July 9, 2018, © Leeham News: With the Farnborough Air Show just around the corner, and the inevitable tsunami of news that will be forthcoming, I’m taking a break this week to do one of my periodic book reviews.
The Marines’ Lost Squadron, The Odyssey of VMF-422 by aviation writer Mark Carlson (Sunbury Press, US$19.95) investigates the loss of 22 Vought Corsairs on a repositioning flight in the South Pacific in World War II.
Dubbed the Flintlock Disaster—the incident occurred in the runup to Operation Flintlock, the invasion of the Marshall Islands—six Marines perished when the squadron flew into a typhoon. Fifteen pilots ditched and were rescued after four days adrift in rafts. Only one pilot flew through the storm to his destination.
The squadron was new to the Pacific theatre, having been transferred from training in the US. The longest overwater flight was about 90 minutes off the US shores.
Carlson writes that the leader of the squadron wanted an escort aircraft for the long, overwater ferry flight between bases, but the commanding Marine general refused to give one, despite such escorts being routine.
Weather forecasting in 1944 in the vast regions of the South Pacific was spotty at best and in 422’s case, what the pilots received was already 24 hours old. Unwittingly, the squadron flew into what would become Typhoon Cobra, a monster storm that severely damaged Adm. William Halsey’s Task Force 38, including the loss of three destroyers that capsized. More than 700 men were lost in TF38 and Halsey was criticized for sailing into the typhoon (he had ample warning).
To make matters worse for 422, radio frequencies were not monitored on shore so their calls for help went unheard. One key ground command didn’t even know the squadron was airborne.
A chance overflight of a PBY on anti-submarine patrol spotted the rafts and rescued the surviving fliers who ditched. Another pilot ditched along the shoreline of an island and spent his time avoiding being forced to marry a native woman by the locals that took him in.
The loss of six lives and an entire squad of new airplanes led to the required board of inquiry. The hearings took place on a seaplane tender, the USS Curtis, in the Pacific theatre where all the parties were based.
Carlson writes that although the board was pressed for time in the runup to Flintlock and other battles, they approached their job earnestly. Still, Carlson details how the board members missed key testimony that would have revealed the obfuscation and (in Carlson’s words) lies told by the commanding general and his top aide intended to mask their own culpability—notably refusal to provide an escort airplane.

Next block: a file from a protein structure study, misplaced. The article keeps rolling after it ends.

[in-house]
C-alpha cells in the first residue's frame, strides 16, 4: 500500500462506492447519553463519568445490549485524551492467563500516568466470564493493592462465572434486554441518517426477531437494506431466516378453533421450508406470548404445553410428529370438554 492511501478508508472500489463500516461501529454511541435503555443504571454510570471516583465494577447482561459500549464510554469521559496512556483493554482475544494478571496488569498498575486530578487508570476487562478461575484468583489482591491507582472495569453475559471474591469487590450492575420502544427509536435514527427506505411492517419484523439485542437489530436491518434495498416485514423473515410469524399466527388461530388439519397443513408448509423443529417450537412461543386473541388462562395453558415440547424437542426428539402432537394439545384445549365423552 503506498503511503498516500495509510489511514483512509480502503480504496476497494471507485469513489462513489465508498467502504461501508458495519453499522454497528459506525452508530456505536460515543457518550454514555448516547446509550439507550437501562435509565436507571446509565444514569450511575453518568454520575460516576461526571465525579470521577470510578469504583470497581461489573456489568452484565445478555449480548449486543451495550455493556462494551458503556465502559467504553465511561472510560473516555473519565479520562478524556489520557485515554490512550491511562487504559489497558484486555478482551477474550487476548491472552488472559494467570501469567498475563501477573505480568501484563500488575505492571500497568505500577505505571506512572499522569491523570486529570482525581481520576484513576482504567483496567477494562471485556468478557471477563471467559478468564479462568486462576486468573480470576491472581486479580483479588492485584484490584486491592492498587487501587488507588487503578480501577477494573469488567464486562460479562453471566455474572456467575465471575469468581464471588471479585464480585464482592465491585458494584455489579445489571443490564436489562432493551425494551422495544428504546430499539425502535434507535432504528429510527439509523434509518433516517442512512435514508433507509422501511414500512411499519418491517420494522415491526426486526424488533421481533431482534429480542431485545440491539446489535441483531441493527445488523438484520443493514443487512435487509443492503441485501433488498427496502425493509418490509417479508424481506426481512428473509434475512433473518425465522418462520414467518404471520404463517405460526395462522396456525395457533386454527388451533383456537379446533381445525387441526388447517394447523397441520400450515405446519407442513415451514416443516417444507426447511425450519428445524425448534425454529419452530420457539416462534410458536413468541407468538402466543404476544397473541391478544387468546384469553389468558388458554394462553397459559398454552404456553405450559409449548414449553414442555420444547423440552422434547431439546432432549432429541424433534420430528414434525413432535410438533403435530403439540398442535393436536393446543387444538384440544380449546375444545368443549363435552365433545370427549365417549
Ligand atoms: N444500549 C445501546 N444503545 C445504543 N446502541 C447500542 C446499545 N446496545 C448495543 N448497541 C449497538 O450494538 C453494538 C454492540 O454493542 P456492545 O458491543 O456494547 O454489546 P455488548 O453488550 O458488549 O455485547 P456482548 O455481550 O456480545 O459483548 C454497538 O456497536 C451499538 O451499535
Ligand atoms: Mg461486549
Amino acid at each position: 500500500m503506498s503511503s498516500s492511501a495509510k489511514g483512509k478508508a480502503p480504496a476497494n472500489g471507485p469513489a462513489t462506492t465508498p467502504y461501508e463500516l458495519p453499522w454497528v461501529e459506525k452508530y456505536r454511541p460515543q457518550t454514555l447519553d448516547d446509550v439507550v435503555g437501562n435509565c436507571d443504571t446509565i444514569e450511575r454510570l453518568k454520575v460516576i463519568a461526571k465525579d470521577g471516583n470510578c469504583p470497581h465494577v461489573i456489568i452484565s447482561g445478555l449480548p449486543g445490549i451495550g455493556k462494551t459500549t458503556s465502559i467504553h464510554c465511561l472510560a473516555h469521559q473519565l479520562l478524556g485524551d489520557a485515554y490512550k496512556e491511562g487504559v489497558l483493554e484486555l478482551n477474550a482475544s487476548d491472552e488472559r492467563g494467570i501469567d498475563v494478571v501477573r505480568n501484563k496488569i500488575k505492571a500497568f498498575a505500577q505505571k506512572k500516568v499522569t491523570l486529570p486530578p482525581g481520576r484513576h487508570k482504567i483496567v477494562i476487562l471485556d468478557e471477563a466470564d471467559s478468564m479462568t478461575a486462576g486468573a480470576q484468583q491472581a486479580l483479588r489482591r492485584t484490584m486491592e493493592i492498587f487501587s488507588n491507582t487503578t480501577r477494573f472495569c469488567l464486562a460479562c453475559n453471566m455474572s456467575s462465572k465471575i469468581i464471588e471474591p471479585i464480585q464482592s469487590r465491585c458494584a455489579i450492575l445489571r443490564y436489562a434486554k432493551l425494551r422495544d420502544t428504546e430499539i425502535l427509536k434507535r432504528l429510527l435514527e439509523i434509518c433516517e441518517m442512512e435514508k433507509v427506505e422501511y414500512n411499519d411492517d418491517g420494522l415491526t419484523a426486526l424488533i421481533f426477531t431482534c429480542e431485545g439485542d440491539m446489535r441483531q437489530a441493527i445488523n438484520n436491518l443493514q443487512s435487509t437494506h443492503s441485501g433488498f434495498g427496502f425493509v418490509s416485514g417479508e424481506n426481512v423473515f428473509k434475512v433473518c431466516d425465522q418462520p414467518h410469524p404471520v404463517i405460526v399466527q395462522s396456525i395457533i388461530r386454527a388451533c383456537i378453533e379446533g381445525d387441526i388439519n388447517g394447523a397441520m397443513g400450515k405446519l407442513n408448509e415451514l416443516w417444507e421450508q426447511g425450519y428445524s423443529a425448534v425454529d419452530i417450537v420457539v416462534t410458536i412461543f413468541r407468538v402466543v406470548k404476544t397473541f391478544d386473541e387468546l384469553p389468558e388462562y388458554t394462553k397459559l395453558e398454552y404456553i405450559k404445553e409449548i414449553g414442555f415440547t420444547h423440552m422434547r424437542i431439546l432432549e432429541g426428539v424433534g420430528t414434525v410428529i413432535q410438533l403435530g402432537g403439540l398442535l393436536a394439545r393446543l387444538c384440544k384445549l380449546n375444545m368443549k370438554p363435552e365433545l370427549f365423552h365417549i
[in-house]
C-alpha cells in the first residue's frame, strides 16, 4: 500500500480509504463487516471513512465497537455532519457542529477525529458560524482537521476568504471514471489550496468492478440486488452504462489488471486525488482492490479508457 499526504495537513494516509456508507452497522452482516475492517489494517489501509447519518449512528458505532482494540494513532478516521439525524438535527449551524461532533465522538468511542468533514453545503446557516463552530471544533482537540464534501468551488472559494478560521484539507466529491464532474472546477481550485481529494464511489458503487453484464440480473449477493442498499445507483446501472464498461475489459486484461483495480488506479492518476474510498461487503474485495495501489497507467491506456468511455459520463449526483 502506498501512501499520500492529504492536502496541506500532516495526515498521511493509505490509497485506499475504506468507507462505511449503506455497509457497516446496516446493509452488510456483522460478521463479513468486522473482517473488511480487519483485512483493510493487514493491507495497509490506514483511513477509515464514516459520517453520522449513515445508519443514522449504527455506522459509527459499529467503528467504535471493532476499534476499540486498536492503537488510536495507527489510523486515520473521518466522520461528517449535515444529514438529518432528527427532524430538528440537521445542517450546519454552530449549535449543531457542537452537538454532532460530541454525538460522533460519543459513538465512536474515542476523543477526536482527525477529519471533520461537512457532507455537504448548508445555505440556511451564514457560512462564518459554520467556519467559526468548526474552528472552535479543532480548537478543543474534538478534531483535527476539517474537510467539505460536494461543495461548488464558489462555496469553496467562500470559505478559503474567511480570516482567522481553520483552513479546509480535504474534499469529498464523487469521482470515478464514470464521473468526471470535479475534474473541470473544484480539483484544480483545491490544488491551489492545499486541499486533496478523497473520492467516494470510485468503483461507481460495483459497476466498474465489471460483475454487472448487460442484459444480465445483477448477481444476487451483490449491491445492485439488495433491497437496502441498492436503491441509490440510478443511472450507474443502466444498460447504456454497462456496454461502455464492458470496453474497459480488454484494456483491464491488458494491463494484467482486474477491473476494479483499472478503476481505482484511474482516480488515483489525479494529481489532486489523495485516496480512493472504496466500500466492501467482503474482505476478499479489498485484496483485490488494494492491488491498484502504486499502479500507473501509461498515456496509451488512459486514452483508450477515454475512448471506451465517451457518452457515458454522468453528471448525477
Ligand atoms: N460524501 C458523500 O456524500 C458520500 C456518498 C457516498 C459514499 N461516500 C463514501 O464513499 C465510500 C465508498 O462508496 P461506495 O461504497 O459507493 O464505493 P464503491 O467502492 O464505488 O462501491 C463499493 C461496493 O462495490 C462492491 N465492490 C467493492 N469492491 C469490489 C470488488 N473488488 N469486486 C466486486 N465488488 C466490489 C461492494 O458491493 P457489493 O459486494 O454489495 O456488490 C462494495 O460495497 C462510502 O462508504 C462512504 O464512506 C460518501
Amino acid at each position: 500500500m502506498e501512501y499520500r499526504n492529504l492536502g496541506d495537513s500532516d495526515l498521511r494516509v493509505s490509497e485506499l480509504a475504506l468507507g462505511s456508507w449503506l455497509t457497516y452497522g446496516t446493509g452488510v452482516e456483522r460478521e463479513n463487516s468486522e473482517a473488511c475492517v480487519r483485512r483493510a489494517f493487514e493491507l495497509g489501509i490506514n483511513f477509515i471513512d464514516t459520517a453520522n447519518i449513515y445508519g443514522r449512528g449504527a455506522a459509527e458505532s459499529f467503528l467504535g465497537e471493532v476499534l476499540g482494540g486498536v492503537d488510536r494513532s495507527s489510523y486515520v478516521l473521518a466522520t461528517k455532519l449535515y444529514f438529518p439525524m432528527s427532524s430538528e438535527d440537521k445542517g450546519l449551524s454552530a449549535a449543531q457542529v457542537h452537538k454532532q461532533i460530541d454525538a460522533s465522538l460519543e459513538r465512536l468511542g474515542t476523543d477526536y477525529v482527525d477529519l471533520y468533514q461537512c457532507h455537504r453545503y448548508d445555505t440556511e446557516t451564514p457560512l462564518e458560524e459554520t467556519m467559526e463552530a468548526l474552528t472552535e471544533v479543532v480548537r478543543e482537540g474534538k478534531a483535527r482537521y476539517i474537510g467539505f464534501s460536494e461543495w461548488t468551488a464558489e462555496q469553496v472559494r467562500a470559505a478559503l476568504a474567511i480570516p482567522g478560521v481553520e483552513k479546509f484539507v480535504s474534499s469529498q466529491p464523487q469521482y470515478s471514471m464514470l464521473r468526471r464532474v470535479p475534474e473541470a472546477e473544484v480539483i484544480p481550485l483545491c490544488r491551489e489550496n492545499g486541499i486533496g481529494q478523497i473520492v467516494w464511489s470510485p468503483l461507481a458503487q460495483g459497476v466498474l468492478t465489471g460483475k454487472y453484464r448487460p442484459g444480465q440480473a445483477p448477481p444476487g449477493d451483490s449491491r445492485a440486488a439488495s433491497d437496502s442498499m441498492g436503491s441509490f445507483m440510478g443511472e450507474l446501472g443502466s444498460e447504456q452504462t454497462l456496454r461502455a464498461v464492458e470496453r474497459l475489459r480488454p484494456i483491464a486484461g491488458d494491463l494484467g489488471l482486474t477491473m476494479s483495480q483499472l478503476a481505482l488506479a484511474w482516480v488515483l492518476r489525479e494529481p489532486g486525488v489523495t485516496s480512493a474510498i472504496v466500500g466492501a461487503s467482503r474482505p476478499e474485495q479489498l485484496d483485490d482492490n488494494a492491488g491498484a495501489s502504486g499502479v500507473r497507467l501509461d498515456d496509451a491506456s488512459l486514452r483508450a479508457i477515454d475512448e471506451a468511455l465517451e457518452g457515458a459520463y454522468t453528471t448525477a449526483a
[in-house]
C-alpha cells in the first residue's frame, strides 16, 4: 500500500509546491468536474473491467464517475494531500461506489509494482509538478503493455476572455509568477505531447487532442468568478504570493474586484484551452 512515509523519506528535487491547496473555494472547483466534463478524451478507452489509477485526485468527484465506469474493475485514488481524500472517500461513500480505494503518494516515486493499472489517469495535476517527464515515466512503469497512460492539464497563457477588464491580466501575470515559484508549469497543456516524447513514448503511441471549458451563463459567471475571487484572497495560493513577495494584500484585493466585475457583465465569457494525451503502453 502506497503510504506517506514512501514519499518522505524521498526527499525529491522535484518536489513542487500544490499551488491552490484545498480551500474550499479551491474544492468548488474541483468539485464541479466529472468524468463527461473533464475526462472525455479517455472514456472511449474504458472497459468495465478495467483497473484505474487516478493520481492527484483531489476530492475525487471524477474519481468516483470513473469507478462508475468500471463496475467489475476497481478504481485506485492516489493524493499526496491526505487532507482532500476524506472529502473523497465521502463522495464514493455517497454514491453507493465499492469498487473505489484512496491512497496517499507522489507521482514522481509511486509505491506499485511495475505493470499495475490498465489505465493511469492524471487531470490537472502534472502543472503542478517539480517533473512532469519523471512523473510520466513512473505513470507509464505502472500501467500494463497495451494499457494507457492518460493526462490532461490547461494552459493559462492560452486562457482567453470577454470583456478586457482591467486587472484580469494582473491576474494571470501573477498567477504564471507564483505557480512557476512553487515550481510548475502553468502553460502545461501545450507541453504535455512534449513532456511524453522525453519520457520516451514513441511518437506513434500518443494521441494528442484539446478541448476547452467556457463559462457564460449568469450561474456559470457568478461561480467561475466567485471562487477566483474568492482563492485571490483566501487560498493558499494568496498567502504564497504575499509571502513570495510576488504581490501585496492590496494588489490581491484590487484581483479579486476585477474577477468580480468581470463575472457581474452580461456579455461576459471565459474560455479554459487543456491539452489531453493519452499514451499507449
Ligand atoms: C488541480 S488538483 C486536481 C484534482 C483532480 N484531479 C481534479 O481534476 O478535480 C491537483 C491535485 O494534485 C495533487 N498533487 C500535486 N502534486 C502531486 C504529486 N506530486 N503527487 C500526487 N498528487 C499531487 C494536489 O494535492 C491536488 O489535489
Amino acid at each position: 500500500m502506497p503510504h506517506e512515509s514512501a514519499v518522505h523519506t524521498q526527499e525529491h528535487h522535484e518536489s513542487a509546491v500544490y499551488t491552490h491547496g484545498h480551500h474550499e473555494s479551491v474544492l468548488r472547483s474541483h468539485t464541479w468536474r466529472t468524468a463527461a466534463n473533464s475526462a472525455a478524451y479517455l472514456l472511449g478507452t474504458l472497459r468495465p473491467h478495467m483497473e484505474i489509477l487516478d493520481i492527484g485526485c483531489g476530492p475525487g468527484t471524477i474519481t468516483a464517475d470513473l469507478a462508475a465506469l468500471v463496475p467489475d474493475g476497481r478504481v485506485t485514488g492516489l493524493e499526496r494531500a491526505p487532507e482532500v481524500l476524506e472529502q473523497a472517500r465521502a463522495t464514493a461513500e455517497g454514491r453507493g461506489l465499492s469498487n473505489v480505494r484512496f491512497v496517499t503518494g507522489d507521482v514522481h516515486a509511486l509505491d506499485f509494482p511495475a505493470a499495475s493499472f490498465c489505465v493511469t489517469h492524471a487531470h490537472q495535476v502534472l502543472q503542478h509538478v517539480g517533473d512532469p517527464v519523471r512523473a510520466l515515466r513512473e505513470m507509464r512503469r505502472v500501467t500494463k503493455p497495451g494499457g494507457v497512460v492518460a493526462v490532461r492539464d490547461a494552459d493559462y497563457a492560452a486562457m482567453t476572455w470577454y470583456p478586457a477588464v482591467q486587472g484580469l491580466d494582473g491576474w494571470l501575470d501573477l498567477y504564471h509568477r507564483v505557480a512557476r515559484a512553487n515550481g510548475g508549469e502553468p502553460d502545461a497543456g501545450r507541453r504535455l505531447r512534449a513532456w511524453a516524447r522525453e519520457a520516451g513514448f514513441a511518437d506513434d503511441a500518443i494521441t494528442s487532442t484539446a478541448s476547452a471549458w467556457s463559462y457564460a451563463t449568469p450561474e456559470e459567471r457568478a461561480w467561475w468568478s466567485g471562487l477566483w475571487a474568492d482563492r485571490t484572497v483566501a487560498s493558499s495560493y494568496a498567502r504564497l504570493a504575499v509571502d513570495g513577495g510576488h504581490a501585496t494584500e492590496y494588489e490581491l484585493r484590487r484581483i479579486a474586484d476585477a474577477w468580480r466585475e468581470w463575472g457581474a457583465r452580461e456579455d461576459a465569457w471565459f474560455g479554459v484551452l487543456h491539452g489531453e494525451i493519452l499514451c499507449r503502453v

The board recommended the general receive a reprimand. An Admiral reviewing the findings recommended the general be court martialed. Adm. Chester Nimitz, however, accepted the board’s recommendation.
The matter wound its way to Washington, where nothing more was done.
Carlson writes that in researching this book, sections of the service record of the general were missing or he was denied access to them, even 70 years later.
The book is meticulously detailed. This is its strength—and its weakness.
The first one third of the book is steeped in minutiae. Carlson dives into the history of Marine aviation and includes the breakfast and lunch menus of the squadron before they take off, more than 100 pages into the 322-page story.
He includes a passage later in the book detailing what the late John Glenn wrote about serving in the Marines. Glenn, who became the first American to orbit the earth in the USA’s fledgling space program, had nothing whatsoever to do with the story of 422. Including his comments strikes of name-dropping or filler material.
Likewise, Carlson details history of the USS Curtis and its presence at Pearl Harbor on Dec. 7, 1941. The Curtis’ only role in the saga is that it happened to be the site of the board of inquiry. As with Glenn, the Curtis’ history seems a gratuitous inclusion in the book.
For some, such meticulous detail may be welcome. I found myself skipping pages to get to the relevant stuff.
Carlson reports what happened to the surviving pilots. Some went on to successful careers, some stayed in the Marines, one unfortunately suffered from alcoholism and Carlson was unable to learn what happened to a few.
The book is at its best when the story of the flight into the typhoon, the survival lows and highs and the board of inquiry is recounted.